The Indian government response has been to sweep everything under the carpet and give in to China’s demands as much as possible to buy peace. A number of examples can be given including signing over Tibet to China in 2003 without getting anything in exchange. Fervently hoping China will really recognize Sikkim as an integral part of India after Chinese Premier Wen Jiabao’s theatrics in 2005 in New Delhi. Or cross LAC incursions by the Chinese army. The quiet official word coming down is ‘don’t provoke the Chinese’.
That China has refrained from resolving the border issue in spite of all the bilateral meetings needs to be considered. At the moment China is not in a position to raise acrimony on the border issue because they are not confident of a 1962 repeat. They are also deeply engaged in territorial disputes with Japan and countries surrounding the South China Sea. But they are building heavily in Tibet, coming into the Indian Ocean, and have embarked on a new strategy to use academics/intellectuals of South Asian countries to weave a new web of distrust of India.
Many in India including in high places argue repeating the Chinese line that there is more in common between the two countries than differences, and there is more cooperation than conflict. Issues like similar stands on climate change, human rights, north-south differences, rising bilateral trade reaching about $80 billion and soon to reach $100 billion are cited. All these are taking place because they suit China.
On issues like Indo-US nuclear deal, India’s position at the Nuclear Suppliers Group (NSG), Look East Policy, terrorism China’s position sharply differ. China’s position on Kashmir has hardened. Its clandestine assistance on nuclear weapons and delivery system continues. There is little or no discussions about these in the Indian media. We are happy to exclude the negative from our consciousness has become negative. Equally important, India is losing the small expertise it had in reading the Chinese.
There are many more potential threats from China especially through cyber and information warfare. There is hardly any discussions on China’s “Assassin’s Mace”, warfare and sensitive areas are being opened China’s telecom companies which are suspect in many countries in the world. Recently, the Major of Melbourne, Australia, ordered an inquiry in Chinese companies trying to bribe city councillors to favour them in business. One councillor disclosed he was approached with a bribe in 2010. The Indian corporate sector is strangely uneducated about national security and even intellectual property. Only cheap components matter.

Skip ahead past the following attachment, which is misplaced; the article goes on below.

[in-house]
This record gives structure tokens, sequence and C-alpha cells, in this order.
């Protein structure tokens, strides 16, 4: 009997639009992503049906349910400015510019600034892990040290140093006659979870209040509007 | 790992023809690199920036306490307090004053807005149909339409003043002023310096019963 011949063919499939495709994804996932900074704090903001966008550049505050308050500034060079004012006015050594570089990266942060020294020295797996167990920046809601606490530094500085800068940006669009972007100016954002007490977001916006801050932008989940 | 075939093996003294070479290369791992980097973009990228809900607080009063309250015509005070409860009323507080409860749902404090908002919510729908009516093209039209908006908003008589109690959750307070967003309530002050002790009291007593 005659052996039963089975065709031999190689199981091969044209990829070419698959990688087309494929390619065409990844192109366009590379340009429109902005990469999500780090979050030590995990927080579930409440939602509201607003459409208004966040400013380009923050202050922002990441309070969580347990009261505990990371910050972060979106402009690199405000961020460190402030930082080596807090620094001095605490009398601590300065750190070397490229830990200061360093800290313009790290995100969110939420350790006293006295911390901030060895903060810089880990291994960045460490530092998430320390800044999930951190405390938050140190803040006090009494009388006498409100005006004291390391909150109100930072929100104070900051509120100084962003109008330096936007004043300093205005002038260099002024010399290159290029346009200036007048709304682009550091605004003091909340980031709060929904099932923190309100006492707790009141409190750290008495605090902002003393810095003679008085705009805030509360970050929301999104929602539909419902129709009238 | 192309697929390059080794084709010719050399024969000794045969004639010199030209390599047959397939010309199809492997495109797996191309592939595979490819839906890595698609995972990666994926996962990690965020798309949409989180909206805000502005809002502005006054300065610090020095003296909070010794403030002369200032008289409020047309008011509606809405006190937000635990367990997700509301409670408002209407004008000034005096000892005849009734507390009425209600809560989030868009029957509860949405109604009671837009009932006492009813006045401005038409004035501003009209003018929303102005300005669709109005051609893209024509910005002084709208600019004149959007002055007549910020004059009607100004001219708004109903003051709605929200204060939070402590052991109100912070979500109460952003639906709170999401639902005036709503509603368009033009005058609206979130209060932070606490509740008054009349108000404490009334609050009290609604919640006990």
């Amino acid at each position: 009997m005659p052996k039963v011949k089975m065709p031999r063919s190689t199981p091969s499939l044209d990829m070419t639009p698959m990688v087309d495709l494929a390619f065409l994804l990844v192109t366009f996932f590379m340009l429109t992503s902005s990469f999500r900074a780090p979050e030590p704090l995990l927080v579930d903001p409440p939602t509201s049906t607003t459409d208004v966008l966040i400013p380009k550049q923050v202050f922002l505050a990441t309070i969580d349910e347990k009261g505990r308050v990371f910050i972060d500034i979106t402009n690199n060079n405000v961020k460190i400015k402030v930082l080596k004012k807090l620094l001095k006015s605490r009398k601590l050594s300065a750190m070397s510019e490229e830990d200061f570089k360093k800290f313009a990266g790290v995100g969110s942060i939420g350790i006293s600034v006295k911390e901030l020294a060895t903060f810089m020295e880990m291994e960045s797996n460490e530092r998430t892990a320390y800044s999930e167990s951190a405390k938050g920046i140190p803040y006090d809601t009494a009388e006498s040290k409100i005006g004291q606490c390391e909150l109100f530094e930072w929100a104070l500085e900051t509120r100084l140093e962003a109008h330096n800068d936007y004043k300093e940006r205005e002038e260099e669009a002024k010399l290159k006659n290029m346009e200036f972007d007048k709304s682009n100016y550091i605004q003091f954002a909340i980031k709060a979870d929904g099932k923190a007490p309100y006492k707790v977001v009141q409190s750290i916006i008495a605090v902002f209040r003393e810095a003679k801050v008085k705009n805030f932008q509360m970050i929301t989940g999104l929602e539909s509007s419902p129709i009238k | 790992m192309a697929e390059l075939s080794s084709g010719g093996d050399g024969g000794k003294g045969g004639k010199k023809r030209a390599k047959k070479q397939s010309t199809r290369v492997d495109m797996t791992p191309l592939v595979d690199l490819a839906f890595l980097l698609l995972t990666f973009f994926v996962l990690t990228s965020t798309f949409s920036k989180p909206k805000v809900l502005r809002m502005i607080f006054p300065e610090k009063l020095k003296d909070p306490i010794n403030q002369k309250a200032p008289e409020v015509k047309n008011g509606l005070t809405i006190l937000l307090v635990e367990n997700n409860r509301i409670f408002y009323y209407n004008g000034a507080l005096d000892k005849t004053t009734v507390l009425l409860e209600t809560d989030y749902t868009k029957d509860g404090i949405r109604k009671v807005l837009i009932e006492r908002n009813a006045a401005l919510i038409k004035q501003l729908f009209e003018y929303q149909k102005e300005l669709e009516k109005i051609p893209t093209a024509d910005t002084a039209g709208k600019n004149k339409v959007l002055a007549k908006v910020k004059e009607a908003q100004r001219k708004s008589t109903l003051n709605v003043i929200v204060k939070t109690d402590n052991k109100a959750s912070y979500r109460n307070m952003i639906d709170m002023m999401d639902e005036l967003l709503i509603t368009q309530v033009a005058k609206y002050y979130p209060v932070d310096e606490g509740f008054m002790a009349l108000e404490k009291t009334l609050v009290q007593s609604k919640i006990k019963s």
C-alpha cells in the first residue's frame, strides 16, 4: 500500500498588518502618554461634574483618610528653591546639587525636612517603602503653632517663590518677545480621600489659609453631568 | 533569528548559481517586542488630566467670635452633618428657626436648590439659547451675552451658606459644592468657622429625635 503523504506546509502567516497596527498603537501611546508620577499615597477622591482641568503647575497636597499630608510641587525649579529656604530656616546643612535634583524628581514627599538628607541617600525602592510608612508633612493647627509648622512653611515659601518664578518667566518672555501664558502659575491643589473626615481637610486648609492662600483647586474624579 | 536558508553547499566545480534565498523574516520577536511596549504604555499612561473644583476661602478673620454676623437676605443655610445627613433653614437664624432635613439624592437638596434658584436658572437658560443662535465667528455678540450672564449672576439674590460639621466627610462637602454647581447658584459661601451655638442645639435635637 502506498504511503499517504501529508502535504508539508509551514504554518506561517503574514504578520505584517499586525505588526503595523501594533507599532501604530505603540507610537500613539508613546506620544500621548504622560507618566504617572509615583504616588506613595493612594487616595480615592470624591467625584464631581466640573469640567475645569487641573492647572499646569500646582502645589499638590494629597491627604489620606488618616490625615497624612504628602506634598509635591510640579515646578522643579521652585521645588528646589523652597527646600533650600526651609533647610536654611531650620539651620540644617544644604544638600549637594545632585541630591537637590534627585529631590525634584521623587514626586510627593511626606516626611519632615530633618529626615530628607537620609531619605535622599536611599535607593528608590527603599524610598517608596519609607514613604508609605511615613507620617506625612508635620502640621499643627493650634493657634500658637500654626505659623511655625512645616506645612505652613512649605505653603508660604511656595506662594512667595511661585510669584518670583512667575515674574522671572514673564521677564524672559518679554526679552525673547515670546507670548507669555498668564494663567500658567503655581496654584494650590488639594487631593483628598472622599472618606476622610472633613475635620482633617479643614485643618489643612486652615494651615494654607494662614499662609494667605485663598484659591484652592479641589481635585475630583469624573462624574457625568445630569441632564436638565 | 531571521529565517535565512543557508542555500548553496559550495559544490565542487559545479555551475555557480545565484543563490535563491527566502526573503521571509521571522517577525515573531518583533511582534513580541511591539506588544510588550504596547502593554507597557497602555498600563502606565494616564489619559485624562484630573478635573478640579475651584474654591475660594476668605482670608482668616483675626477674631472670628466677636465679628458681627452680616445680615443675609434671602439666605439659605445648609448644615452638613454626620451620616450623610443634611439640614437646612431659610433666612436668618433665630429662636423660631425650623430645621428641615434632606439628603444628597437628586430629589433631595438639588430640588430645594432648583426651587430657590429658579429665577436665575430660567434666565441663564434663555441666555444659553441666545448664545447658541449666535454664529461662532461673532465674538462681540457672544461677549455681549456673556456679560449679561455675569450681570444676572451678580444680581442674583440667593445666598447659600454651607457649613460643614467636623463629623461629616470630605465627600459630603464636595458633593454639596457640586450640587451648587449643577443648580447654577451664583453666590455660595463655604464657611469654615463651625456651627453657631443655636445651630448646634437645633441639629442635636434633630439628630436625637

Apathy, dysfunction and narrow sectional interest have become malignant tumours. Otherwise, West Bengal Chief Minister Mamata Banerjee could not have scuttled the Teesta river water sharing agreement with Bangladesh, severely denting bilateral relations. In Tamil Nadu, different parties fell over each other to vitiate Indo-Sri Lanka relations on Tamil nationalism.
These developments are matters of serious concern. If we keep our heads in the sands we will pay dearly. 1962 will seem like a picnic.
The foregoing does not mean that the Indian government and experts including in the media to start an anti-China campaign. The two countries have no other option other than working together in certain areas. Trade and economic relations, cultural exchanges, tourism among other thing that must be improved further. The people of the two countries hardly know each other.
What is essential is clear understanding of Chinese motives and actions by the Chinese authorities that hurt India’s interests across the globe, and make India’s concerns emphatically clear publicly and bilaterally. India should make it clear that India has its own interest in South East Asia, the North East Asia and in keeping the global commons open for all. There is a Chinese saying “respect the strong and blackmail the weak”. This is how Beijing has been dealing with India. Strength ensures peace, and giving concessions to make pace is a recipe for defeat.
(The writer, Mr.Bhaskar Roy, is an eminent China analyst based in New Delhi; Email:email@example.com)